March means two things in Ontario: maple syrup and red clover.

The weather is working okay for the early spring field work to begin in some areas, but maple syrup season is being interrupted by too-warm temps. That said, the warmer weather has many asking about red clover, early nitrogen, and more, on this week’s Wheat Pete’s Word!

Have a question you’d like Johnson to address or some yield results to send in? Disagree with something he’s said? Leave him a message at 1-888-746-3311, send him a tweet (@wheatpete), or email him at [email protected]

SUMMARY

  • Lloyd Ball, this one is for you. You will be missed.
  • Take the time for your family; they won’t be here forever
  • Red clover going on wheat, ya baby!
  • Maple syrup needs some frosty nights, as much as we love some warmer days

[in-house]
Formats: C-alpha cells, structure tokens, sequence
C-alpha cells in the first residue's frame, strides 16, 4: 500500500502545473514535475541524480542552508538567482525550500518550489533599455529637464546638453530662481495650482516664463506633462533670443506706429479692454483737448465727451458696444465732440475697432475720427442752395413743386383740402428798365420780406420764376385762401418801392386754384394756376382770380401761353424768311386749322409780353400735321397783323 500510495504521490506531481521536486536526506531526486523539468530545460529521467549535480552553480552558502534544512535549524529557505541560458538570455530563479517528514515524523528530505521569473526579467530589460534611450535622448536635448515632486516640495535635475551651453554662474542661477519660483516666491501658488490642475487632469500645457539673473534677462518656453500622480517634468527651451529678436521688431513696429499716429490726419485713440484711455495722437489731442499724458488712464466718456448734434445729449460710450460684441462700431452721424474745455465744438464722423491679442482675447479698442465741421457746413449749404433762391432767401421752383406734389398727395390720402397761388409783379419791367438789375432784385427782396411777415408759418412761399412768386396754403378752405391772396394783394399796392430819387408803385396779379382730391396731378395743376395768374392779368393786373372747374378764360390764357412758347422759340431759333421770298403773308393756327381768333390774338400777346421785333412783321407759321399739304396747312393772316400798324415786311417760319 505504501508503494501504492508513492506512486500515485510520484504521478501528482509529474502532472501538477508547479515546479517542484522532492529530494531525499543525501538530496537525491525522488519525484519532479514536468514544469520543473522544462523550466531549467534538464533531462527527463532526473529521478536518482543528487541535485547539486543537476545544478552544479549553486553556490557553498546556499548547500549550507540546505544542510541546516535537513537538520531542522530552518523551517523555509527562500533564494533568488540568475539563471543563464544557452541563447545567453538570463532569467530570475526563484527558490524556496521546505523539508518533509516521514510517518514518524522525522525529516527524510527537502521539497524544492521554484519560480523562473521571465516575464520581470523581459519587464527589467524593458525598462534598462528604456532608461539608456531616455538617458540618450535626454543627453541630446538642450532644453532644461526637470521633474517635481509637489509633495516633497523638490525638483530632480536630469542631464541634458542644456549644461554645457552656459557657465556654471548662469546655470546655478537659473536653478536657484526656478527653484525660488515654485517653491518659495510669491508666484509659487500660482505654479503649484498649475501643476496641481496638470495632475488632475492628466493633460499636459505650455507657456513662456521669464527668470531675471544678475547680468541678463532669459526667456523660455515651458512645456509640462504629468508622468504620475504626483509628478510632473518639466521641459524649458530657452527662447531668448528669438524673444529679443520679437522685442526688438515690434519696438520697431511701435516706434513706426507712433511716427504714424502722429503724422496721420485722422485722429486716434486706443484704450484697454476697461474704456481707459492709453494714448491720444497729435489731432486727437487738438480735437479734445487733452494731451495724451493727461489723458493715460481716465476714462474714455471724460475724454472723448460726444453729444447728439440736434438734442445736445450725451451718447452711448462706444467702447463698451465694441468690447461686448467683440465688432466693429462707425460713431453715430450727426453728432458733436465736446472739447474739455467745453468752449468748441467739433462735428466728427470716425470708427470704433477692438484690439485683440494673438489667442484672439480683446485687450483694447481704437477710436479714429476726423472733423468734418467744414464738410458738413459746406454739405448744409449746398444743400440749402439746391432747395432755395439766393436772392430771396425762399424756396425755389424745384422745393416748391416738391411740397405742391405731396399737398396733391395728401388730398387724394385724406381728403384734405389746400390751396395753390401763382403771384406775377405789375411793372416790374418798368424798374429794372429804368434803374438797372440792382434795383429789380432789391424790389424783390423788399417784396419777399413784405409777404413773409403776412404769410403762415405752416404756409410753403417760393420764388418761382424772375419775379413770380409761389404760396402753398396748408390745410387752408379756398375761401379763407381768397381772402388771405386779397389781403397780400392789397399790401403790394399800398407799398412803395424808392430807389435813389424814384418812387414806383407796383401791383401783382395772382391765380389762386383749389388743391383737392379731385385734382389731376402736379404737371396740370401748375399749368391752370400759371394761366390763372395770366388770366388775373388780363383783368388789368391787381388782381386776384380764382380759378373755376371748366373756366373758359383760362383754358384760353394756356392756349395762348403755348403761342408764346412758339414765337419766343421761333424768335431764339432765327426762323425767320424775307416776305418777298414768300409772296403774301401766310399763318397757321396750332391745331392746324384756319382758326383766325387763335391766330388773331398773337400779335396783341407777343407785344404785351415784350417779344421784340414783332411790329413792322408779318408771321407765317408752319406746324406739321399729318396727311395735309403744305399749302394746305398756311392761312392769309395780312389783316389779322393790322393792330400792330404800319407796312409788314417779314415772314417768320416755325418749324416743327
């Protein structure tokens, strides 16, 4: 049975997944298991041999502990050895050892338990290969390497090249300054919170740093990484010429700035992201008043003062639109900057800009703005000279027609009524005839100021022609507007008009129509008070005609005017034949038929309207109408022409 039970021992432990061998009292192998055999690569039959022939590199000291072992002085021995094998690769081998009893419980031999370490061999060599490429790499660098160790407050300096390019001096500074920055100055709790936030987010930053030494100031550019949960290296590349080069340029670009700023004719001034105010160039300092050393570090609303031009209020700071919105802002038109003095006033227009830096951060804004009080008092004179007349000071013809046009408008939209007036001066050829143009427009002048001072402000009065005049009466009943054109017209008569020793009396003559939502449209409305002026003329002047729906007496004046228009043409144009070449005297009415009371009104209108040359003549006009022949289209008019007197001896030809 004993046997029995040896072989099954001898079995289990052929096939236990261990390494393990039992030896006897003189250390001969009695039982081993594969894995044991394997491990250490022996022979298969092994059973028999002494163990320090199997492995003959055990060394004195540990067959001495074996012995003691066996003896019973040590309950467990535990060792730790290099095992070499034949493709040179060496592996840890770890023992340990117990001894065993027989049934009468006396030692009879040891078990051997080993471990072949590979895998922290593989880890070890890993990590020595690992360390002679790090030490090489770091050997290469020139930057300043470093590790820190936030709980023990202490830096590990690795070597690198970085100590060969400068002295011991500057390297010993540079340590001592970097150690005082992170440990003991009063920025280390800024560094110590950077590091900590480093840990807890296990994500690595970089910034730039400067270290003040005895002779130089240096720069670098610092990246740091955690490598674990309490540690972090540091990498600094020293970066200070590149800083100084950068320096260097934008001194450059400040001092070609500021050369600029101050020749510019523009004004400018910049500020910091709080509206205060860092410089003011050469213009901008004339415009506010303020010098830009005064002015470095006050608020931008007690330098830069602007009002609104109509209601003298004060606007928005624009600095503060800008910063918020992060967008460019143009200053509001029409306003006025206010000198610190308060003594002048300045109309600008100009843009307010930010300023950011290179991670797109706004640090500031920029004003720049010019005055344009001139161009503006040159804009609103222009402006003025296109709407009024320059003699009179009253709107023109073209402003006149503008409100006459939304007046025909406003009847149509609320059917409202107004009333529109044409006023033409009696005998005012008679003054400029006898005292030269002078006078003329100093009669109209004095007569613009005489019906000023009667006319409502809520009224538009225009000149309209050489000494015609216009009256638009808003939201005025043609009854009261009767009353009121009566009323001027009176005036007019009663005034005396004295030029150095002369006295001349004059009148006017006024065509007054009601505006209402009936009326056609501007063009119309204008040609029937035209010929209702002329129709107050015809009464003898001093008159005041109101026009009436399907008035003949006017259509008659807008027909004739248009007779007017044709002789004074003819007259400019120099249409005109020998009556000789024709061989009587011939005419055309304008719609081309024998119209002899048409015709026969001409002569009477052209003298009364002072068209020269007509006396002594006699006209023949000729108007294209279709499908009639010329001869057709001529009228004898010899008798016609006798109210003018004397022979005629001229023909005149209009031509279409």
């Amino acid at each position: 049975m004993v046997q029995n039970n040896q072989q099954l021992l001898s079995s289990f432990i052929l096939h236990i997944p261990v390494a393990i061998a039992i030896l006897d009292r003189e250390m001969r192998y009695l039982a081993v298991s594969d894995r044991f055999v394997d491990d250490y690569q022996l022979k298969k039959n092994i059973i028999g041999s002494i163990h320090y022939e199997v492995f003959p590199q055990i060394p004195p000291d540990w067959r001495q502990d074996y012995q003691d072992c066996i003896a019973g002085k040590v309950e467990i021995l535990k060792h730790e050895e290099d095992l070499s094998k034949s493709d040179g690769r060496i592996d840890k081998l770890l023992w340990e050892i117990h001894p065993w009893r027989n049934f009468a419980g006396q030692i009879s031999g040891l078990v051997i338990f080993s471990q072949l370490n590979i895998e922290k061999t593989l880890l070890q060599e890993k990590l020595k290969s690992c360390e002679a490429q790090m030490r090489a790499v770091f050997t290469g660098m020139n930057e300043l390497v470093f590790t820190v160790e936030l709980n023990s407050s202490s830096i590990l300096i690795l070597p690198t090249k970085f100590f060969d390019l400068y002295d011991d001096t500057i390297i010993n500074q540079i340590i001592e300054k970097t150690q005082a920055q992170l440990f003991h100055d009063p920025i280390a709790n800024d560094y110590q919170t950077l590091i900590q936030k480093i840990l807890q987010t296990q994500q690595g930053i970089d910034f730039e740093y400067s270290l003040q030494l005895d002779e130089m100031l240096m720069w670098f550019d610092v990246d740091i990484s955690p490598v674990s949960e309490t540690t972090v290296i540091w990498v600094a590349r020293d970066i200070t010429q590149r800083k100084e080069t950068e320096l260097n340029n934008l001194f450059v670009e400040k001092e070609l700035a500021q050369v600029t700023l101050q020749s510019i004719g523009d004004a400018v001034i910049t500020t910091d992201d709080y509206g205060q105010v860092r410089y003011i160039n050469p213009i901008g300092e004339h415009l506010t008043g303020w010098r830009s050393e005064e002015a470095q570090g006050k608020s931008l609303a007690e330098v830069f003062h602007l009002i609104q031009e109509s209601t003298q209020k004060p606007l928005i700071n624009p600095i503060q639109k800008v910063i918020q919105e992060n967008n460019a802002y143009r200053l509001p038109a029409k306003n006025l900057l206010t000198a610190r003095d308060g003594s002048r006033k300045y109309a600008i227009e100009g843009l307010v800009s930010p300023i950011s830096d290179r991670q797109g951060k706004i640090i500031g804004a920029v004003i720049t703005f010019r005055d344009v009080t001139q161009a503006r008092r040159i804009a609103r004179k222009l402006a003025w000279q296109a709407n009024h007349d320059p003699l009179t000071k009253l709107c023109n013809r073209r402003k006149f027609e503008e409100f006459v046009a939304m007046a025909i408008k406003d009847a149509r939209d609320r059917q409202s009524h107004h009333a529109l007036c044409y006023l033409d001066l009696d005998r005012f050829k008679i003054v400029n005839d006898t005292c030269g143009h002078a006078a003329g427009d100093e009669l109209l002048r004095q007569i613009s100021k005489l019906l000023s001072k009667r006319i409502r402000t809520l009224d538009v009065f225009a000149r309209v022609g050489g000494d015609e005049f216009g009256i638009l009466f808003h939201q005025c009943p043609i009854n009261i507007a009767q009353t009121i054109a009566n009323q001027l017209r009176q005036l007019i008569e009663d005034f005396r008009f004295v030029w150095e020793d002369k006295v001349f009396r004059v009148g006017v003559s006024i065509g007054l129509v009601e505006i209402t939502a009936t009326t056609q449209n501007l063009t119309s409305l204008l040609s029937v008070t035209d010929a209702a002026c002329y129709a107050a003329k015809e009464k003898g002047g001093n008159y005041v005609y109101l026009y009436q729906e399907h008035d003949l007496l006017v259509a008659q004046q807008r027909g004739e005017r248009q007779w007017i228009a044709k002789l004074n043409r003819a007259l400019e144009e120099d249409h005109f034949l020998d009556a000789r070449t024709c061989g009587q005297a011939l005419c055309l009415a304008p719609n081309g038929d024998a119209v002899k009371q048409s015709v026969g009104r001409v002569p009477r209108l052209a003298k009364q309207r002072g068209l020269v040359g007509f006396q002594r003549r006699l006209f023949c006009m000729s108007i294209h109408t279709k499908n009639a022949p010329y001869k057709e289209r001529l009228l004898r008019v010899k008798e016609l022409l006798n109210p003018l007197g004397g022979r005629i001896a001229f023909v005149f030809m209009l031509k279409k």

• Air reel under the combine when harvesting wheat. What?! Well, well, well, this is something fun
  • First year soybeans have some challenges, the specific species of rhizobium inoculant isn’t there
  • Second year soybeans might be better, re: inoculant; but suffer in other ways
  • Why not go soy, wheat/red clover, soy, corn?
  • A little tillage after the soybean harvest, before the winter wheat goes in, suggests better red clover catch (though not seen in trials)
  • Spring things for better red clover catch? Split your N! Too much up front is hurting the clover. Do your fall weed control to avoid spring herbicide application
  • No red clover, because of double cropping beans. What about crimson clover?
  • Hairy vetch could be a consideration
  • Forage oats…red clover can outcompete the oats!
  • Is it too early for oats and alfalfa? Get the oats on, but whoa whoa whoa on the alfalfa (past unifoliate stage they are very susceptible to frost damage)
  • There’s always a risk!
  • N before winter wheat before it greens up does not add yield. Full stop
  • What about early sulphur? Not prone to the same losses as N

Leave a Reply

 

This site uses Akismet to reduce spam. Learn how your comment data is processed.